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Friday, February 22, 2013

DC's ambitious plan to become 'the healthiest, greenest, and most livable city' in the US []

downtown Washington, DC (c2013 FK Benfield)
Earlier this week Washington, DC mayor Vincent Gray announced a bold sustainability vision that is as comprehensive and ambitious in its aspirations as any in the country and, frankly, worthy of comparison to those for other cities around the world.  If successful, the 20-year program contemplated by Sustainable DC will bring the benefits of green living to traditionally underserved neighborhoods, cut obesity, substantially increase the presence of nature in the city, grow jobs, dramatically cut energy use and carbon emissions, and much more.  If you’re not on board with these goals, then you just don’t care much about the urban environment.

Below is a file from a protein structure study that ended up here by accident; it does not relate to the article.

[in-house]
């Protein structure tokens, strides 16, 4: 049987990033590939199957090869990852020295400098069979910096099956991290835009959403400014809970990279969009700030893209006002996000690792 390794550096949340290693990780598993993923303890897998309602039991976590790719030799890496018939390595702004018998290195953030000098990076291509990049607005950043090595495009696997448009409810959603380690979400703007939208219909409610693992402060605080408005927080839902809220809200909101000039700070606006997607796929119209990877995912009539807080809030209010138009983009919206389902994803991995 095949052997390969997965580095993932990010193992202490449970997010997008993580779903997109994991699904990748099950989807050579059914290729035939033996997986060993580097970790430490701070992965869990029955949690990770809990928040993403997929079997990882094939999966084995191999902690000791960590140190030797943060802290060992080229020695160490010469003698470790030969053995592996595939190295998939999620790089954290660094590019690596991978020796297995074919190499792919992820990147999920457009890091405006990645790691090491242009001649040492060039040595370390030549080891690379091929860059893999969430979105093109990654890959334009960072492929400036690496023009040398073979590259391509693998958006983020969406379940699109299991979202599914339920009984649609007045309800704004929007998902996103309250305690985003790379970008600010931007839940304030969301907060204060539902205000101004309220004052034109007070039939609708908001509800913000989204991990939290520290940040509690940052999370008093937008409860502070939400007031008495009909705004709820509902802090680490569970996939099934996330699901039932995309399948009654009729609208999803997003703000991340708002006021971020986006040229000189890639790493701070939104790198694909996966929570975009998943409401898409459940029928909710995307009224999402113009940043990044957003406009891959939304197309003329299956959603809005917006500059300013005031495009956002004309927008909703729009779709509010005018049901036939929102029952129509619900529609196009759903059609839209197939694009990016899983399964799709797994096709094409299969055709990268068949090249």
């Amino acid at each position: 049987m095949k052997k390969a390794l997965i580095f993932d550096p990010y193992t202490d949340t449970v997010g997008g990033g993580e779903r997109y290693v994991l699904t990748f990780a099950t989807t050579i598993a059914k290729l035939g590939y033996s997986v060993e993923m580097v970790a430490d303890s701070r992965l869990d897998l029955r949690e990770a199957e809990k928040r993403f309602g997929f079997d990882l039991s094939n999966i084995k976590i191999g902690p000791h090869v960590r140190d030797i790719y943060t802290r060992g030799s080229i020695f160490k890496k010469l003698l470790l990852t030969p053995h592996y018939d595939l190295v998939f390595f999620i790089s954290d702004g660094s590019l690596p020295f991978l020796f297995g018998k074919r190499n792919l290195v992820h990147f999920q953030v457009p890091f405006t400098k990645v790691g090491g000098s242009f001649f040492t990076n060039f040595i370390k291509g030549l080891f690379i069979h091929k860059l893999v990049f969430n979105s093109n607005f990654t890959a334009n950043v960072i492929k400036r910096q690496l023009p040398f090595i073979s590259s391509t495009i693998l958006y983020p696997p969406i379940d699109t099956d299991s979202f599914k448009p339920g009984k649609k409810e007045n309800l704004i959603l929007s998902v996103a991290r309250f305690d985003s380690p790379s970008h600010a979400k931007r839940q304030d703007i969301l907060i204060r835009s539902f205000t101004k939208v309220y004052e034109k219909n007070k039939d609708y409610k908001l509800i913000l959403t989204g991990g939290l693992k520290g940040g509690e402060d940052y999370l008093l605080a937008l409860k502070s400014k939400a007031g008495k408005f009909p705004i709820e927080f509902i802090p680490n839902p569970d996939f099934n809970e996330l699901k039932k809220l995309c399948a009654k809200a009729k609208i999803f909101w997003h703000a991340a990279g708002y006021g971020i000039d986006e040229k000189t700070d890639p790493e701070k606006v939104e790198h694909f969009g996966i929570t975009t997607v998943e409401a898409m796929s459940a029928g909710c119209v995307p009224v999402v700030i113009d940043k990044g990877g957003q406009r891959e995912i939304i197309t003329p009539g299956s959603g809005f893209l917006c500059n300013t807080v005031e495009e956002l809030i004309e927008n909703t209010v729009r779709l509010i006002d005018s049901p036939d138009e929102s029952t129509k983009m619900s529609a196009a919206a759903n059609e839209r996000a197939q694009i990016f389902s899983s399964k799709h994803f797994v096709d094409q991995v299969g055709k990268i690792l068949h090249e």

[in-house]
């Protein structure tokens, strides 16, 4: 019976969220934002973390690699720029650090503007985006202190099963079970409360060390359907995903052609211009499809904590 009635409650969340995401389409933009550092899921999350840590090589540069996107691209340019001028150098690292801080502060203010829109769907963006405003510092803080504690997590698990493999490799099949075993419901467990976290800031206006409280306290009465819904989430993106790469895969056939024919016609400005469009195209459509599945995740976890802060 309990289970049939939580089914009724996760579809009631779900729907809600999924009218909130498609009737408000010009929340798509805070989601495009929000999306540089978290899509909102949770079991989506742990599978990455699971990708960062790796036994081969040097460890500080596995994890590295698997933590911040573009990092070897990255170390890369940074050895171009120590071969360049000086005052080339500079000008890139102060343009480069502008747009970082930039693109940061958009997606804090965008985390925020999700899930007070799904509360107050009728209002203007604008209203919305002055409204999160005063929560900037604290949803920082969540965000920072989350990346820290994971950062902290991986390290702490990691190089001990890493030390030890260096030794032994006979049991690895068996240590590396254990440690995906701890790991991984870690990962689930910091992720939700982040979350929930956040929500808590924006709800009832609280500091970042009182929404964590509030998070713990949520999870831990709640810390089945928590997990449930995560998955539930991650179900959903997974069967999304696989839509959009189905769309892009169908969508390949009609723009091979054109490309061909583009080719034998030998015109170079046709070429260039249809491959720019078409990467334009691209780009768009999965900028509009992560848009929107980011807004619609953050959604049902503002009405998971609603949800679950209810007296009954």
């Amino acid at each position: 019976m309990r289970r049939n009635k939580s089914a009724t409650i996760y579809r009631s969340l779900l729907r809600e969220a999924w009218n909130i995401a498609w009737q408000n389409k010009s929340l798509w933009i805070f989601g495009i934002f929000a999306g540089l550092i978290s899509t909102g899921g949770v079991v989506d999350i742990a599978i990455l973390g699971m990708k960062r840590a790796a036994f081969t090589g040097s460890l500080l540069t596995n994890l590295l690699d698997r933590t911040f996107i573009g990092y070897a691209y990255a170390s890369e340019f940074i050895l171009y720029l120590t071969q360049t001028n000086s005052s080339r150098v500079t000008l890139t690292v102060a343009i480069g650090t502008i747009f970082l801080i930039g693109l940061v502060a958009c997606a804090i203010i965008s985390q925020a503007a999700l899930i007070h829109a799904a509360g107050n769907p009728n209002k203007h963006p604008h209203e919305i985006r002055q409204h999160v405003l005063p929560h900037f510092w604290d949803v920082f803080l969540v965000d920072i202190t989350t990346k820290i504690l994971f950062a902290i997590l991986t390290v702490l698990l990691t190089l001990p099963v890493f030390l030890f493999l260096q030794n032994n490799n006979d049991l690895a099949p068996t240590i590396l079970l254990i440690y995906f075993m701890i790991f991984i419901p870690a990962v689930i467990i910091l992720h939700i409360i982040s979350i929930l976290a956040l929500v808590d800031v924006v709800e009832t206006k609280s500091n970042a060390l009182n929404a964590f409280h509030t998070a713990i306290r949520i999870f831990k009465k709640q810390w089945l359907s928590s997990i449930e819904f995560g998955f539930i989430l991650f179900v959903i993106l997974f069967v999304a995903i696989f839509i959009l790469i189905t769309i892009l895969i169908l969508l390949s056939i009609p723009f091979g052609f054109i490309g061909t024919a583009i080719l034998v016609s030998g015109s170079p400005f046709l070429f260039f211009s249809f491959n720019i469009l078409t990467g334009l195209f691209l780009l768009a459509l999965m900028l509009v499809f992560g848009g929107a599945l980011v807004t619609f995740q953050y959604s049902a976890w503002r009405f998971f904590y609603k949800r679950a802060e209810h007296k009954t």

In the US, the west coast cities of Seattle, Portland, and San Francisco have long led the way when it comes to environmental thinking and ambition.  More recently, Chicago, New York and especially Philadelphia have produced seriously impressive plans and programs.  I’ve even applauded terrific initiatives in El Paso and Rockland, Illinois.  DC has been flying under the radar on these issues.
But, actually, Washington has been building a praiseworthy green portfolio, step by step, without a lot of fanfare, for the last decade.  (I’ve reported on some examples, includingzoning reform, a wildlypopular bikesharing program, and tree planting.) 
DC has the country's most popular bikesharing program (courtesy of DC Dept of Transportation)

The new plan, which has been officially in the works for a year and a half, builds upon these efforts with something much bigger and certainly much more public.  The fanfare helps, in my opinion:  when you announce your intentions to the world, you put yourself in the position of having to deliver on them or produce good reasons why you didn’t.  That’s a good thing. [Keep reading at]


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